Does Work Make You Happy? Not So Much If You’re In Developed World

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Does Work Make You Happy? Not So Much If You're In Developed WorldDoes Work Make You Happy? Not So Much If You're In Developed World

There’s a lot of focus these days on doing what you love, and happiness in the workplace.

It is, after all, where most people spend the majority of their day.

Buzzwords like work-life balance, flexible workplaces, and remote workers are some trends illustrating the evolving nature of the workplace as employers try to do more to retain workers amid growing scrutiny on how we work.

In an Ipsos Global Advisor survey across 28 countries, we asked more than 20,000 people how happy does having meaningful work/employment make them?

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People around the world ranked having a meaningful job 13th out 29 possible sources of happiness. Things like health, living conditions, hobbies, safety, having meaning in life, friends and more money all came above having meaningful work.

The top 10 countries that ranked having meaningful work as source of happiness highest were all emerging markets – Colombia (90%), Peru and Mexico (89%), South Africa and Argentina (88%).

Does Work Make You Happy? Not So Much If You're In Developed World

And the bottom 10 countries? All were developed economies – with the exception of Serbia (74%) at No. 8.

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Countries where least view meaningful work as happiness source:

  • Japan (58%)
  • Canada (63%)
  • France (67%)
  • Great Britain (71%)
  • U.S., Belgium, Germany (72%)

Sonja Lyubomirsky, Professor & Vice Chair of Psychology at University of California Riverside, said the findings may reflect Western nations’ preoccupation with happiness more than others, because people in these countries have the “luxury” to think about meaningful work since most of their basic needs are met.

“We don’t have to focus on meeting them [basic needs],” said Prof. Lyubomirsky. “So, if emerging nations are doing ‘better’ and meeting people’s basic needs  ̶  for shelter, safety, hunger, etc. ̶  more often, then their residents have the luxury to worry about whether their lives or jobs are meaningful.”

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Stew Friedman, Wharton School of Business Professor at University of Pennsylvania, said more people in emerging markets could also be in jobs that don’t have much significance in their impact on employees’ lives.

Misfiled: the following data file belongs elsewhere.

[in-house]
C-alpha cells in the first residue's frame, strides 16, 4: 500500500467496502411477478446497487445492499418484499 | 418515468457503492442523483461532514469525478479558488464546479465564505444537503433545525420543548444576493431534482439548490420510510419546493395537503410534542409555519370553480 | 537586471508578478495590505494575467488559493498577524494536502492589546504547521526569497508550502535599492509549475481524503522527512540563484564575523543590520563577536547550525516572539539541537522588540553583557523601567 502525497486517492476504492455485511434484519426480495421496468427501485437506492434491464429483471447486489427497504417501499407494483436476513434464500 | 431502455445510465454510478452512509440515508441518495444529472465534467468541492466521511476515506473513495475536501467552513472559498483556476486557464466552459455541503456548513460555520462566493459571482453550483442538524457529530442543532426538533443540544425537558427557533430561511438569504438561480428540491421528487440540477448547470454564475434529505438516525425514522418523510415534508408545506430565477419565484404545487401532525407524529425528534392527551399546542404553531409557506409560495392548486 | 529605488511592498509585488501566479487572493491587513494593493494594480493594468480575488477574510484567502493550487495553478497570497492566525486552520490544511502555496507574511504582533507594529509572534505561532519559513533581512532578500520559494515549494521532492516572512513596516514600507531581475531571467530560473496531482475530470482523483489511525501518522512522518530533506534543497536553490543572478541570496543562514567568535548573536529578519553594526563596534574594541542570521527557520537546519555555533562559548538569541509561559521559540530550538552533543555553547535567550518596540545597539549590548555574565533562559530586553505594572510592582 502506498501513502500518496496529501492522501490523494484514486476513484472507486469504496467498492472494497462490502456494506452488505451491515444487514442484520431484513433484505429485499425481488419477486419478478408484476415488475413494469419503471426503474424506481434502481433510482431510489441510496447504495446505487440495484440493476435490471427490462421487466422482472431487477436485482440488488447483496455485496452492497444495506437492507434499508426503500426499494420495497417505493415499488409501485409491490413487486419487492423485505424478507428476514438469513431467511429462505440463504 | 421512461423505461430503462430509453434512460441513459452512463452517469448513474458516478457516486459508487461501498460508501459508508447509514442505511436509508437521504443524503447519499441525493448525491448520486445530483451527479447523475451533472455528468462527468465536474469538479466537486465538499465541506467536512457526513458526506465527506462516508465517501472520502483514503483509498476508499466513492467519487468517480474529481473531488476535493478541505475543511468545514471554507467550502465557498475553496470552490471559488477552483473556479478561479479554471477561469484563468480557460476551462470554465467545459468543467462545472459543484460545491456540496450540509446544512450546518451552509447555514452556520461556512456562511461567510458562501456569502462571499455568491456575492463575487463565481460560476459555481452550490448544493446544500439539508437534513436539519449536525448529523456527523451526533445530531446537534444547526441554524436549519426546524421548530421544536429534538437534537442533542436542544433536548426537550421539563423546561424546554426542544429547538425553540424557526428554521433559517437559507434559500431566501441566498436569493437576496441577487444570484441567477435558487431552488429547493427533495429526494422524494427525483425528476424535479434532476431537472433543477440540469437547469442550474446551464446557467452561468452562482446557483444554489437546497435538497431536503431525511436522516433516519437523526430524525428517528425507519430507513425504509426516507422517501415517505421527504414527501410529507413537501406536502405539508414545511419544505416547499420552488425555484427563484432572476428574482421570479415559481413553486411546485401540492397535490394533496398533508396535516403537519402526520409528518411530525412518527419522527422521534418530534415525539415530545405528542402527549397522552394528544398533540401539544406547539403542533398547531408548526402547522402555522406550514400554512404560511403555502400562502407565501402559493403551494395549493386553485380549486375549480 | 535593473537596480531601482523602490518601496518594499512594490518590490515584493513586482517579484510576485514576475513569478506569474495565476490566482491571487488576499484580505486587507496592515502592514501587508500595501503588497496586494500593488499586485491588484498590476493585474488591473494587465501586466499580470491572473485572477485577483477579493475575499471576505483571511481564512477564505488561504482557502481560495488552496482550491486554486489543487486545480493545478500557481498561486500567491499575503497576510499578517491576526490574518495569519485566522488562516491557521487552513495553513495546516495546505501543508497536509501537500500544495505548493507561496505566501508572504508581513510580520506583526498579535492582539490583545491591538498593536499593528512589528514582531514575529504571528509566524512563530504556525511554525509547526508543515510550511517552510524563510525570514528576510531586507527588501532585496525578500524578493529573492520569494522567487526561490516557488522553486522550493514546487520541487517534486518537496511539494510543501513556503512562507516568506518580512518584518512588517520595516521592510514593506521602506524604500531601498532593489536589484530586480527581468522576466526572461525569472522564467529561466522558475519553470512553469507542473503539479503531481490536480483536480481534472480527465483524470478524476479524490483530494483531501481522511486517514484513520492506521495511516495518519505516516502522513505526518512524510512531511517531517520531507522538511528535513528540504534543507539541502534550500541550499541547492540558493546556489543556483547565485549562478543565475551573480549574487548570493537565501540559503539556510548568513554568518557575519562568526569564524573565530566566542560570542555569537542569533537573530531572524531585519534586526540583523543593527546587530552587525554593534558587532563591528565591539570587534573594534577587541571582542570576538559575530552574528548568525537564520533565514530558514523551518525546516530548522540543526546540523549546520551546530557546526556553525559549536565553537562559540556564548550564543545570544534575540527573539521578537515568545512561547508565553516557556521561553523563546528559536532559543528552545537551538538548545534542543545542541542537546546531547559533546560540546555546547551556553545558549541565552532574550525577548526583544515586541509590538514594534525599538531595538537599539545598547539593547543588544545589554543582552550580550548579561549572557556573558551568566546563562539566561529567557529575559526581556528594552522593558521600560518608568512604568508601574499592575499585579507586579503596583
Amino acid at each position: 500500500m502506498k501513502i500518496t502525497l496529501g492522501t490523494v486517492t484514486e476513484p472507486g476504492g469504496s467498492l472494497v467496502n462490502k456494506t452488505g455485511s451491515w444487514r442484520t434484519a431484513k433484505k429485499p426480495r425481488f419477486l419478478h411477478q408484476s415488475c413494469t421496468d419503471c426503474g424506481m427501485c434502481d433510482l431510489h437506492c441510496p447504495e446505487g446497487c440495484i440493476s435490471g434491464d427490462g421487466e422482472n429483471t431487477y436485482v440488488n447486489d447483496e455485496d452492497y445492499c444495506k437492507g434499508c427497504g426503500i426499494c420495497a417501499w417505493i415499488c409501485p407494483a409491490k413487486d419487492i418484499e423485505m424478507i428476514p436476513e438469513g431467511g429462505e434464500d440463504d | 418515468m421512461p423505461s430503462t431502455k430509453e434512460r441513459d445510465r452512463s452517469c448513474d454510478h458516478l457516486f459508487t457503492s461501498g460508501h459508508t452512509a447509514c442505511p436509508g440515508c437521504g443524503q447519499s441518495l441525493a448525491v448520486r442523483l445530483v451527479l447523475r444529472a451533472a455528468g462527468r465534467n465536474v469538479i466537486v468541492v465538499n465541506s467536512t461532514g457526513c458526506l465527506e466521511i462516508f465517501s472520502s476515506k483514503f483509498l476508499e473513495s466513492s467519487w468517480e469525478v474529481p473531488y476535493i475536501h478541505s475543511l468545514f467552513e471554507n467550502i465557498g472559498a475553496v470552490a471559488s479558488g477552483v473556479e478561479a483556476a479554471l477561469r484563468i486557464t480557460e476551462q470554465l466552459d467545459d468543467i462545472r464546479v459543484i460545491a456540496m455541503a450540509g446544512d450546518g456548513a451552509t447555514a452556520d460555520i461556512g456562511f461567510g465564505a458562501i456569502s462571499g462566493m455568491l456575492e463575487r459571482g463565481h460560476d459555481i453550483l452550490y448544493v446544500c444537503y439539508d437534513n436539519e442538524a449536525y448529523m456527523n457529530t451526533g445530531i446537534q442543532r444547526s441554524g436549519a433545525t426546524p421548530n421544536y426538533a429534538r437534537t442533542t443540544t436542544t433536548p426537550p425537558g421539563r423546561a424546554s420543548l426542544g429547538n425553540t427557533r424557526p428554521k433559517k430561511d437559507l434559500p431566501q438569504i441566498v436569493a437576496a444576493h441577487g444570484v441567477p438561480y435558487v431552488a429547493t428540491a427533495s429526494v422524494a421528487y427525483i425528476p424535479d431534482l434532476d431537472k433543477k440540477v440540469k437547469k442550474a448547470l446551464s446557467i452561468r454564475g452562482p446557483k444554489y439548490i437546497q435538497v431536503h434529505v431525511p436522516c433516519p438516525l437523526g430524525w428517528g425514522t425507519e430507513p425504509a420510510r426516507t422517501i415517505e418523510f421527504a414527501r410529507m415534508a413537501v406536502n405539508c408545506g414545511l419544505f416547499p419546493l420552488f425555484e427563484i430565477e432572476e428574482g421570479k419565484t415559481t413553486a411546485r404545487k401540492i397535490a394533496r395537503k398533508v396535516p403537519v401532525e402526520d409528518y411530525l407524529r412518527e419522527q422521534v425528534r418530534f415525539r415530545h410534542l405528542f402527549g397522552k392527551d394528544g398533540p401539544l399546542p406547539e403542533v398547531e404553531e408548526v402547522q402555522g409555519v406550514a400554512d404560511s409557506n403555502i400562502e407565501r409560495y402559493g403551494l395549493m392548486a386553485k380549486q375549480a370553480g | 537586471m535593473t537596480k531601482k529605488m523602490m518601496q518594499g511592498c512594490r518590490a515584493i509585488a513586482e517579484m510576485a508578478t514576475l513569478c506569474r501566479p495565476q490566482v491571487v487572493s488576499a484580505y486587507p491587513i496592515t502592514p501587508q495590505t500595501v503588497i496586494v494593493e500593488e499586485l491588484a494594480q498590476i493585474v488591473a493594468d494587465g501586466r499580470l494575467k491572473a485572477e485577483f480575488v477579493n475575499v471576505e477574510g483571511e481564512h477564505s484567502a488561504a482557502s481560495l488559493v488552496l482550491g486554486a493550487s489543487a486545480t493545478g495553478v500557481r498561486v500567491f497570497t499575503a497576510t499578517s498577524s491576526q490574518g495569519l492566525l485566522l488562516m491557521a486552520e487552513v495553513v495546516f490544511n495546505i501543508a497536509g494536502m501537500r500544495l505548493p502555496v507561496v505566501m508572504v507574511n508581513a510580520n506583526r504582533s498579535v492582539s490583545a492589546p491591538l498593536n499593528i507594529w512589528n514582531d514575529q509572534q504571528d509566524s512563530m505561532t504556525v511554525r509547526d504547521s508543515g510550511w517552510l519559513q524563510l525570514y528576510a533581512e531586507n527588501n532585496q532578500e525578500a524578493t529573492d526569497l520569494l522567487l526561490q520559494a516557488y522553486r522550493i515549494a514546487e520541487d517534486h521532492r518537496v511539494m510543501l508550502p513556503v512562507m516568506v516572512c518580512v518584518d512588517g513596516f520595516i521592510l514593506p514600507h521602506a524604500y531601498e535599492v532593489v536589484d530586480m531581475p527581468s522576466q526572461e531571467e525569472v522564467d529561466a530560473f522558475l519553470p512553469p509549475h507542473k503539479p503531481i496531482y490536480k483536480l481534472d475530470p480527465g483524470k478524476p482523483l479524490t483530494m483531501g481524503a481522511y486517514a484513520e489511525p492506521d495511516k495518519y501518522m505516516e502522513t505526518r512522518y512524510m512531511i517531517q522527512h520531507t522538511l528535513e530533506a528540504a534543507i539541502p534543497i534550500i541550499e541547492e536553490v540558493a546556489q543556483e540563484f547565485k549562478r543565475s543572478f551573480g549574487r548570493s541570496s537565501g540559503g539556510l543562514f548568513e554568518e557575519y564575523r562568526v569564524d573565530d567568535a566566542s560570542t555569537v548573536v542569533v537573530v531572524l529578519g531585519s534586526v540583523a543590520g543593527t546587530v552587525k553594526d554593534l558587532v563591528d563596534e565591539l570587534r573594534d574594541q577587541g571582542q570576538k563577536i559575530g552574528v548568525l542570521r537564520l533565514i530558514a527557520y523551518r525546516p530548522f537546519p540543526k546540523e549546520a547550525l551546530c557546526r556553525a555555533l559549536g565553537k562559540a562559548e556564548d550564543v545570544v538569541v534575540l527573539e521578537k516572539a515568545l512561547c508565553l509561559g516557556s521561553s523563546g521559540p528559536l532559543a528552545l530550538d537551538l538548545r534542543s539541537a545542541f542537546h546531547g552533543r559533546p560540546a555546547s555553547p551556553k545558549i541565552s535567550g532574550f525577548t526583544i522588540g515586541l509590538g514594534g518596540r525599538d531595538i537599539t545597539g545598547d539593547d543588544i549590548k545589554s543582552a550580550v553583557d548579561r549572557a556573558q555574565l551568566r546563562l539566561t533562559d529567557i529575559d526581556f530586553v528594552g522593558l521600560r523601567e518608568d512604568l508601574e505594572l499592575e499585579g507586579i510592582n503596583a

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“They could be in roles that don’t have opportunities for people to express their talents in ways that give them a sense of meaning and purpose in their work,” said Prof. Friedman, author of Total Leadership. “So, they are hungrier for it and it’s therefore more important to them.”

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Not wanting to live like their parents

The findings also showed that younger people were more likely to rank having a meaningful job as a source of happiness compared to the older generation.

People aged under 35 were most likely to view having meaningful work as a source of happiness (85%), followed by those aged 35 to 49 (84%). This as a source of happiness dropped by 18 percentage points when it came to those aged 50 and over (66%).

Prof. Lyubomirsky, author of The Myths of Happiness, said these findings reflect a lot of research that suggests millennials care more about work-life balance and having a meaningful job.

“Perhaps older folks did not emphasize selecting a meaningful job when they were starting out, and maybe now are regretting it,” she said.

Prof. Friedman, who founded the Wharton Work/Life Integration Project in 1991, adds that people don’t want to live the same kind of lives as their parents. They don’t want to devote themselves entirely to work.

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“Now companies are competing with each other to demonstrate how friendly they are to the family and social lives of their employees,” said Prof. Friedman. “In many ways, younger people are demanding that they have a life beyond work and that work not be all-consuming.”

Globally, things like hobbies and interests and feeling that life has meaning (85%), feeling in control of their life and satisfaction with the direction their life is going (84%) and the amount of free time they have (82%) all ranked above having a meaningful job as a source of happiness.

Having a social impact

On the other hand, Prof. Friedman said that the results are consistent with his own research that shows young people are more interested in having a positive social impact through their work.

“This is not at all surprising and it’s a good thing, of course, as the world becomes more frightening and fragile on every dimension.  Certainly, younger people are more aware of all those issues because of greater access to information,” said Prof. Friedman.

“They are more aware of how important it is to have meaningful work to try to make the world a little bit better.”

More than half of the people under the age of 35 (52%) said feeling that their life has meaning gives them greatest happiness, compared to 48% of people aged 35 to 49, and 41% of those aged 50 to 74.

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